Barth’s Orthodoxy and the Resurrection of Jesus as the History of the World

Karl Barth’s theology is often accused of being obscurantist and ‘liberal’, but when the theologian presses further into Barth’s theology it quickly becomes apparent just as any theologian, Barth is working out his theology within his own particular time and context. This holds true when it comes to Barth’s understanding of the resurrection of Jesus Christ. The accusations levied against creationcloudsBarth, when read against the actual grain of Barth’s theology just do not hold up. Throughout the rest of this post we will look at a sketch of Barth’s thinking on resurrection, and then offer up some post-reflection.

In Robert Dale Dawson’s published PhD dissertation The Resurrection in Karl Barth he writes this of Barth’s doctrine of resurrection:

Particularly in his early work Barth has been accused of espousing such a diastasis between Creator and creation that any meeting of the knowledge of the creature with that of the Creator is impossible. His thought has been described variously as ‘a deobjectification of theological statements and a surrender of this-worldly reality, into the supraterrestial and suprahistorical world of transcedence’, as an ‘ultra-realism’ with all the character of Heilsgechichte, or even as a form of historical skepticism. Indeed, the view that Barth’s understanding differed little from Bultmann’s seems almost unshakable.

Yet the particular divine-human historicality of the resurrection served an important purpose for the early Barth as he attempted to free himself from the psychologism and historicism of Liberal Protestantism. Christian faith was not primarily to be derived from religious feeling as it was for Schleiermacher. Nor could it be reduced to the moral teachings of Jesus as it was for Barth’s teacher Wilhelm Hermann. Nor could the Jesus of history be abstracted from the Christ of faith as it was for Ernst Troeltsch. Rather Christianity was founded upon the resurrection of Jesus Christ as the free and real act of God in history and upon history. This decisive and unique action of God in the resurrection of Jesus Christ, breaking into and transforming the sphere of human history and action, was, for Barth, the great offence and stumbling block for liberal theology, as well as the fundamental content of Christian life and witness.

The resurrection of Jesus Christ for Barth in his The Resurrection of the Dead has to do with the transition, the crossing of the infinite gulf, from God’s eternity to human history – but a transition which involves not merely an entrance into the stream of history (as might be said of the virgin birth) but also a decisive transformation of the whole of historical reality. Whereas the incarnation embraces the particular history of Jesus Christ from Bethlehem to Golgotha, the resurrection is the reality of Jesus Christ which includes and affects all history and every historical moment. The resurrection of Jesus Christ is the event of existential import for every other human being. Apart from this transition there is no sure and reliable revelation of God to humankind. Religion and even the Christian witness is pitilessly nothing more than the dream of human wishes, and the whole of the theological enterprise falls to the Feuerbachian critique as being nothing more than a pretence – anthropology in guise.[1]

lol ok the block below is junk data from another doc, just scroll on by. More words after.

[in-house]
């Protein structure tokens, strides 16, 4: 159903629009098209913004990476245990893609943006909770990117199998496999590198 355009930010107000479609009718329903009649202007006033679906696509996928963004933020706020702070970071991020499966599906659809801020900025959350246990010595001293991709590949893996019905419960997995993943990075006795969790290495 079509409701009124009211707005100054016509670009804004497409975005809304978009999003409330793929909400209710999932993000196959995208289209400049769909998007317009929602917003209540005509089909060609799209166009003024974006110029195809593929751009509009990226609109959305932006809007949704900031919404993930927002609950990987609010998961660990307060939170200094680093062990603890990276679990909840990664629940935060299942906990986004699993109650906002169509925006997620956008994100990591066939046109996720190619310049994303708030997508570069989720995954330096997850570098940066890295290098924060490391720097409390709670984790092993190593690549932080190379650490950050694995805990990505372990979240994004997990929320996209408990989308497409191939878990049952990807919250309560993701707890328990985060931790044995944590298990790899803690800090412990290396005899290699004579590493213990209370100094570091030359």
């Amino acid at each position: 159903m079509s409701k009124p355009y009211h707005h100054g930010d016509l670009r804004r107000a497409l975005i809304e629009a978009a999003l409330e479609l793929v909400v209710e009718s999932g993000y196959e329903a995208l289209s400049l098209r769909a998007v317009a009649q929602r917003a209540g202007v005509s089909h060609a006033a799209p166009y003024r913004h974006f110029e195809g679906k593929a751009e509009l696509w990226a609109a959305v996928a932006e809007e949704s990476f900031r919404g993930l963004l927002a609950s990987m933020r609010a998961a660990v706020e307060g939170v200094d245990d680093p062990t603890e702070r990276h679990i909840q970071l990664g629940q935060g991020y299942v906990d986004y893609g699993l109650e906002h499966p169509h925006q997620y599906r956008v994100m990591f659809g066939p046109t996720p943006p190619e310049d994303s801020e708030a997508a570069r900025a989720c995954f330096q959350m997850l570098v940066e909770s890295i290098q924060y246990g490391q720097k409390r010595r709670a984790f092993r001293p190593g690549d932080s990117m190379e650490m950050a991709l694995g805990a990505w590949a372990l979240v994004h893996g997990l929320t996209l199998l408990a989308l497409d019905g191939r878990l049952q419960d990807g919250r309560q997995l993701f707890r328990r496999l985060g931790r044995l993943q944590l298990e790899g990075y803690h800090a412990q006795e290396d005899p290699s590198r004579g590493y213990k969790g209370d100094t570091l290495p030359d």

Barth’s qualitative difference between time and eternity is subsumed by the hypostatic union of God and humanity in Jesus Christ. The “impassible” impasse between Creator and creature is suffused by the life of God elect to be human, in the singular and particular person, Jesus Christ (Deus incarnandus). I love this point in Barth’s theology! The idea that God’s covenantal Triune life of grace precedes all else, and that creation itself is conditioned by this telos by its purpose in Christ is transformative.

God’s elected history in Christ is history. This reorients things away from rationalist and apologetic concerns (concerns that most of Western theology is concerned with – i.e. proofs of God, etc.), and places Christian thought upon a genuinely Christian foundation, ‘in Christ.’ This changes things; we aren’t starting from ourselves as an abstract people, as an abstract creation working our way to a concept of God. In Barth’s framing we are starting with the reality of God that Godself has provided for in his humiliation as God become man. We aren’t starting with a religious experience, or a sense of ‘feeling’ of the transcendent which Jesus captures for us; for Barth we are truly starting with God extra nos outside of us, as both the objective and subjective reality we have to do with as Christians (and non-Christians). For Barth there isn’t a distinct abstract conception of history, wherein it is possible for there to be a ‘Jesus of faith’ versus a ‘Jesus of history’; the Jesus of faith is the Jesus of history, indeed He is history. The resurrection closes any loops here for Barth. How? Creation’s protology in Christ, post-lapsum, is subsumed and given its final word in the eschatology of God’s life as he re-creates creation in the seed of the resurrection of the God-man, Jesus Christ. The image of God, Jesus Christ, in his vicarious humanity is re-created in resurrection, and now we as images of the image can live life out of his re-created life.